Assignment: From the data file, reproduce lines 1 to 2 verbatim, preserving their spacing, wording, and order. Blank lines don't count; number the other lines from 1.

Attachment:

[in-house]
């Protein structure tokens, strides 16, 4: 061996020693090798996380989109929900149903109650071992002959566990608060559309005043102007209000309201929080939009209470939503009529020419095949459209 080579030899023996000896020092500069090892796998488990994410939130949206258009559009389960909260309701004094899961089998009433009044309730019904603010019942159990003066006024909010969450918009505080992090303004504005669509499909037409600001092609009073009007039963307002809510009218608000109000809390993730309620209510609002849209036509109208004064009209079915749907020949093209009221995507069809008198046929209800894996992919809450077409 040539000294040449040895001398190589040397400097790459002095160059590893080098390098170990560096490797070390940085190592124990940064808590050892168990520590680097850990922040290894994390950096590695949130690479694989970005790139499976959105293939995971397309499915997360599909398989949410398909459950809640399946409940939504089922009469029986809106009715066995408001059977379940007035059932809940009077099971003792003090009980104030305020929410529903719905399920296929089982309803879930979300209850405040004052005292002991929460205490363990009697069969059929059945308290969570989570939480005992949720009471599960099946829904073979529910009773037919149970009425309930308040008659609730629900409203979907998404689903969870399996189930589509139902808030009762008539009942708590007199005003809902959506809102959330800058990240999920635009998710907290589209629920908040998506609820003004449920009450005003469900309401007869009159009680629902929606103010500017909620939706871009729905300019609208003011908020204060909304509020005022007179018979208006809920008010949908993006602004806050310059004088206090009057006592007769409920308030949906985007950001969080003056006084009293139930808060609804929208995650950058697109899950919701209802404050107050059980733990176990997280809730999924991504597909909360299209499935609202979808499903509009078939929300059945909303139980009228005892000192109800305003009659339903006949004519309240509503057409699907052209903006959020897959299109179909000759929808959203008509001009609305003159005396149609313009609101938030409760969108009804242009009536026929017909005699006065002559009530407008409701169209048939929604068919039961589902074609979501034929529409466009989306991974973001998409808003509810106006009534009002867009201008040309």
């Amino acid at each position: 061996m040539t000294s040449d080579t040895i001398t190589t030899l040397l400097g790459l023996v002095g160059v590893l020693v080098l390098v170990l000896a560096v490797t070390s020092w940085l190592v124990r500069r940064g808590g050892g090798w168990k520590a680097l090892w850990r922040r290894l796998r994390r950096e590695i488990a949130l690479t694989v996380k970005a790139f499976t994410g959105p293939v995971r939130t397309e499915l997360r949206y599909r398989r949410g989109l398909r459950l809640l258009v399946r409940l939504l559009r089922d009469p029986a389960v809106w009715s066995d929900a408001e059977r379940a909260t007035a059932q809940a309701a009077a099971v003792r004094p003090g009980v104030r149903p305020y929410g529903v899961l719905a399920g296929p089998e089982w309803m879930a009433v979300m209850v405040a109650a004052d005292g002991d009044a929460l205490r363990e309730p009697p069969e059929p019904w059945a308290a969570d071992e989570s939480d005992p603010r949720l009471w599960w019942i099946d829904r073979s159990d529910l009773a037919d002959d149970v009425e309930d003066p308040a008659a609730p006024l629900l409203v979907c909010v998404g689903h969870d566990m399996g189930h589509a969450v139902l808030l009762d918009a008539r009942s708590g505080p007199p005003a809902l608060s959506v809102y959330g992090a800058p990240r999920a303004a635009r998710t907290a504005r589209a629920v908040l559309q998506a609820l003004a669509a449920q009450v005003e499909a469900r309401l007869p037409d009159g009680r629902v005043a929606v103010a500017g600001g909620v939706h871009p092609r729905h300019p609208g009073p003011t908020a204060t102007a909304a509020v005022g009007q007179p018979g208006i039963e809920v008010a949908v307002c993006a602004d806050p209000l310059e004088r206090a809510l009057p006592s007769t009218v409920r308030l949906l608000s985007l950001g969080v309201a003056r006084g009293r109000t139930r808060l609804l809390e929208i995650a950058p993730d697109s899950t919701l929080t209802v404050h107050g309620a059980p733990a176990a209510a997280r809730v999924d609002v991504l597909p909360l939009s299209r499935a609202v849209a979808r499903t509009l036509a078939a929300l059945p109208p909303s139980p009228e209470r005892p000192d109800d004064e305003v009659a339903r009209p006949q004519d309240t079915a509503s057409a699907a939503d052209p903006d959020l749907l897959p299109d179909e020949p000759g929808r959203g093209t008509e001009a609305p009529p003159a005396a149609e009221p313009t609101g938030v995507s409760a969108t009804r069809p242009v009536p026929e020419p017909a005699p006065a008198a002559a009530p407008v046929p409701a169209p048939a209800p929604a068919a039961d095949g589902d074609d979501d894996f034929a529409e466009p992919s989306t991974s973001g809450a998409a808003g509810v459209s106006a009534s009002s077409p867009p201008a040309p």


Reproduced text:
[in-house]
């Protein structure tokens, strides 16, 4: 061996020693090798996380989109929900149903109650071992002959566990608060559309005043102007209000309201929080939009209470939503009529020419095949459209 080579030899023996000896020092500069090892796998488990994410939130949206258009559009389960909260309701004094899961089998009433009044309730019904603010019942159990003066006024909010969450918009505080992090303004504005669509499909037409600001092609009073009007039963307002809510009218608000109000809390993730309620209510609002849209036509109208004064009209079915749907020949093209009221995507069809008198046929209800894996992919809450077409 040539000294040449040895001398190589040397400097790459002095160059590893080098390098170990560096490797070390940085190592124990940064808590050892168990520590680097850990922040290894994390950096590695949130690479694989970005790139499976959105293939995971397309499915997360599909398989949410398909459950809640399946409940939504089922009469029986809106009715066995408001059977379940007035059932809940009077099971003792003090009980104030305020929410529903719905399920296929089982309803879930979300209850405040004052005292002991929460205490363990009697069969059929059945308290969570989570939480005992949720009471599960099946829904073979529910009773037919149970009425309930308040008659609730629900409203979907998404689903969870399996189930589509139902808030009762008539009942708590007199005003809902959506809102959330800058990240999920635009998710907290589209629920908040998506609820003004449920009450005003469900309401007869009159009680629902929606103010500017909620939706871009729905300019609208003011908020204060909304509020005022007179018979208006809920008010949908993006602004806050310059004088206090009057006592007769409920308030949906985007950001969080003056006084009293139930808060609804929208995650950058697109899950919701209802404050107050059980733990176990997280809730999924991504597909909360299209499935609202979808499903509009078939929300059945909303139980009228005892000192109800305003009659339903006949004519309240509503057409699907052209903006959020897959299109179909000759929808959203008509001009609305003159005396149609313009609101938030409760969108009804242009009536026929017909005699006065002559009530407008409701169209048939929604068919039961589902074609979501034929529409466009989306991974973001998409808003509810106006009534009002867009201008040309």